Now, In regard to the drums on our new album, I actually used a little bit of compression on the snare (top mic) and overhead mics. I like the sound a good compressor can add to a kit. It helps keep things a little bit more immediate, but Paul played the kit to make it sound like a kit (thank you Francis and Robert). It sounds like one unit, not a bunch of pointy, bangy things. Because of Paul's talent and willingness to learn, I got great tone from the whole kit working as one. What I mean by this is that when a drummer hits a snare the kit resonates all together. The toms resonate when they are not being played. The whole kit sort of rumbles along as an engine. Many engineers do this horrible thing called spot muting, where they mute parts of the kit when they are not being played. They do this out of inexperience and/or the kit is tuned improperly or the drummer is banging way too hard. I did NOT do this on this album. The kit is wide open with all mics firing all the time. This enables you to hear the insects within a kit (as Francis would say). You can hear the quiet stuff juxtaposed with the loud stuff because the drums are being "played on" not "banged on" by Paul. Kudos to Paul and Francis and the late John Bonham for showing me what the word "heavy" really means in recording drums. Listen to Paul playing on Dunnery's album, There's a Whole new World out There.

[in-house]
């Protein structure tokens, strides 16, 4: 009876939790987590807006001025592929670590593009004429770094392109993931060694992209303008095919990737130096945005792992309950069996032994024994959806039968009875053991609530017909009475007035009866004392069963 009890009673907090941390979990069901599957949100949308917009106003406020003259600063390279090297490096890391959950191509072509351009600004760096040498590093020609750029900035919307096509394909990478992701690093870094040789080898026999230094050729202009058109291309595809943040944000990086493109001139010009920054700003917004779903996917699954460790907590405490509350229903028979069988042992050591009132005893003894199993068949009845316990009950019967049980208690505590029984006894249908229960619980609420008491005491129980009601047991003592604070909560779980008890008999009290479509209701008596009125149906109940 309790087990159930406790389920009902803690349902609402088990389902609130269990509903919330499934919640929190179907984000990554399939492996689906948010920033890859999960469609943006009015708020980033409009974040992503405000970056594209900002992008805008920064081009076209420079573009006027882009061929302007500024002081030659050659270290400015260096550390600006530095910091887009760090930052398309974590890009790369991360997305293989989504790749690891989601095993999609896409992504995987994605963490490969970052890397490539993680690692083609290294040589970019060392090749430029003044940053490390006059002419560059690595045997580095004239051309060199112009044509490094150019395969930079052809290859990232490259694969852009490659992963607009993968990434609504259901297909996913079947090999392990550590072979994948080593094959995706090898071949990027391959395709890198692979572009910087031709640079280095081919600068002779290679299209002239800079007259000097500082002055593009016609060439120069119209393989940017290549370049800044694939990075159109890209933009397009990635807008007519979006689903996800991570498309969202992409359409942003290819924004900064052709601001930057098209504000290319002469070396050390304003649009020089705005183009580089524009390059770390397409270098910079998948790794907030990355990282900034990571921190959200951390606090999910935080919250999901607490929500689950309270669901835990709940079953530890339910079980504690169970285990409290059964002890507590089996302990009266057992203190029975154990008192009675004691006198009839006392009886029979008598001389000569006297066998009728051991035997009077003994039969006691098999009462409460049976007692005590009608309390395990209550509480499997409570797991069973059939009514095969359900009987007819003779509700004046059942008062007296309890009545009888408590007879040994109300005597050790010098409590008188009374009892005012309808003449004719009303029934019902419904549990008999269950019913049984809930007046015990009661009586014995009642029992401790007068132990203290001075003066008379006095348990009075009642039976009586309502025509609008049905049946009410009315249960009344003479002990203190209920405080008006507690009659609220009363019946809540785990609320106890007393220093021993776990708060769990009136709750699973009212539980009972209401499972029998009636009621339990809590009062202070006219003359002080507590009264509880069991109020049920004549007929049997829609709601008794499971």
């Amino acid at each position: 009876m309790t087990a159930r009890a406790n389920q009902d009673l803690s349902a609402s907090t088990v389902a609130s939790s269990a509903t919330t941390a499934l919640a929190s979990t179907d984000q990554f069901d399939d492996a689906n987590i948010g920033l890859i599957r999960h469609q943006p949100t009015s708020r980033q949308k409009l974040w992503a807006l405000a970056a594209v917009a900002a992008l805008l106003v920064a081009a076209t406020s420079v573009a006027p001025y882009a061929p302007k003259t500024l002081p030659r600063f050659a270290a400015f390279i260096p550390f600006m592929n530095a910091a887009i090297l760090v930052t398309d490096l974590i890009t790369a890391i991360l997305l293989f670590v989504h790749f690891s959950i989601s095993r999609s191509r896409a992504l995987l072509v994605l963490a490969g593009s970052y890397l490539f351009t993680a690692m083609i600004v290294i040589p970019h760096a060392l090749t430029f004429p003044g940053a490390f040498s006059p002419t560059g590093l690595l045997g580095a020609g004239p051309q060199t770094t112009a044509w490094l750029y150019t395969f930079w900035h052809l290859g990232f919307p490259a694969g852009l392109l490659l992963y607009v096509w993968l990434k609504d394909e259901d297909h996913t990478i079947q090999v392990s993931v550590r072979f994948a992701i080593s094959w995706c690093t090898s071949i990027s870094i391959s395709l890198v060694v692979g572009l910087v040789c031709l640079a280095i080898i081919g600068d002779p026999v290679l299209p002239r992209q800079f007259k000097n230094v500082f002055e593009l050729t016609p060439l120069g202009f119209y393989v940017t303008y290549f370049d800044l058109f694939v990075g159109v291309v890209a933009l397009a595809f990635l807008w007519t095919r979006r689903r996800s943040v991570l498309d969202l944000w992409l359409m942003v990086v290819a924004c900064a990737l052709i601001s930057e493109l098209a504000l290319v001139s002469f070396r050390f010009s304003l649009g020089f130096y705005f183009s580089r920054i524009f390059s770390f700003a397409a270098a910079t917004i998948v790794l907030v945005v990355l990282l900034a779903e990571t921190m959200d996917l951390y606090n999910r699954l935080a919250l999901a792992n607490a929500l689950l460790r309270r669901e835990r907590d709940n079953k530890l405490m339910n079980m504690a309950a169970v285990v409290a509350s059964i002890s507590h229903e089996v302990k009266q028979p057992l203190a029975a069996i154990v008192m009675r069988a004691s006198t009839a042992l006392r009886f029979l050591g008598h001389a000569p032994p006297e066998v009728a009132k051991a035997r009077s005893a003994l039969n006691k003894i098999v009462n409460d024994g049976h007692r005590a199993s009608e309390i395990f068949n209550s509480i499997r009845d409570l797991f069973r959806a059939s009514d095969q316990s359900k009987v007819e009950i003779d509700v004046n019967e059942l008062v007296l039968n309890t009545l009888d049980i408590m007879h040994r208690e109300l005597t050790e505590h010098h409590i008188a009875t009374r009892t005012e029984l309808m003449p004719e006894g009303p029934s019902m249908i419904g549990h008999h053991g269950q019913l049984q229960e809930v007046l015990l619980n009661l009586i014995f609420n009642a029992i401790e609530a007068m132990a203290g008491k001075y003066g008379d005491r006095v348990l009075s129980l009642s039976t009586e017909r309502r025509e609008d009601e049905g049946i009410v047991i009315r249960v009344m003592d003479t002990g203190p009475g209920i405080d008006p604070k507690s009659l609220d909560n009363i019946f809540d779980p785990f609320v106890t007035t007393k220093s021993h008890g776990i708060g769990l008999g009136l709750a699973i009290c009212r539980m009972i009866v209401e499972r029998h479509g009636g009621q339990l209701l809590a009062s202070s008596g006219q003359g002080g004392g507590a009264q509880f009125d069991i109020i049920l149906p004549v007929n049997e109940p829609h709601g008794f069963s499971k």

FYI: Paul used two kits on this album. A Pearl 5 piece and a Ludwig 5 piece (not played at the same time ;-)
I generally mic'ed them up and routed them as follows:
Bass drum - 2 mics - SM7 or D112 and a home made sub mic Neotec series IIIc
Snare - 2 mics - SM57 Top and KM 184 on the bottom Top-Neotec series IIIc - DBX 165 Comp, Bottom Neotec series IIIc
Hi Hat - KM 184 Neotec series IIIc
Tom 1 2 3 - Sennheiser 421s or AKG D3700 and D112 Neotec series IIIc
Overheads left and right - AKG C414 or Blue Bluebirds Neotec series IIIc - DBX 162 Comp
Room - sometimes in stereo or mono - Earthworks TC30K series 2x or Blue Woodpecker mono. Great River for stereo or Neotec series IIIc into DBX 160 Comp mono
Pretty simple. No bells and whistles. If you want to hear something cool listen to the drums at 4:38 to about 5:22 on When Sunday Spills. That's just the mono room mic (Blue Woodpecker bi directional Ribbon mic) on the ludwig kit. Paul over-dubed a little splash cymbal on the right to give it some movement but the kit is one bi-directional mic. it sounds amazing. That's what the kit sounded like when i stood in front of it!
Apologies for the long email. I'm a nerd and love talking shop with people. I'm still learning and certainly have a long way to go but i'm enjoying the ride and appreciate your comments about our music.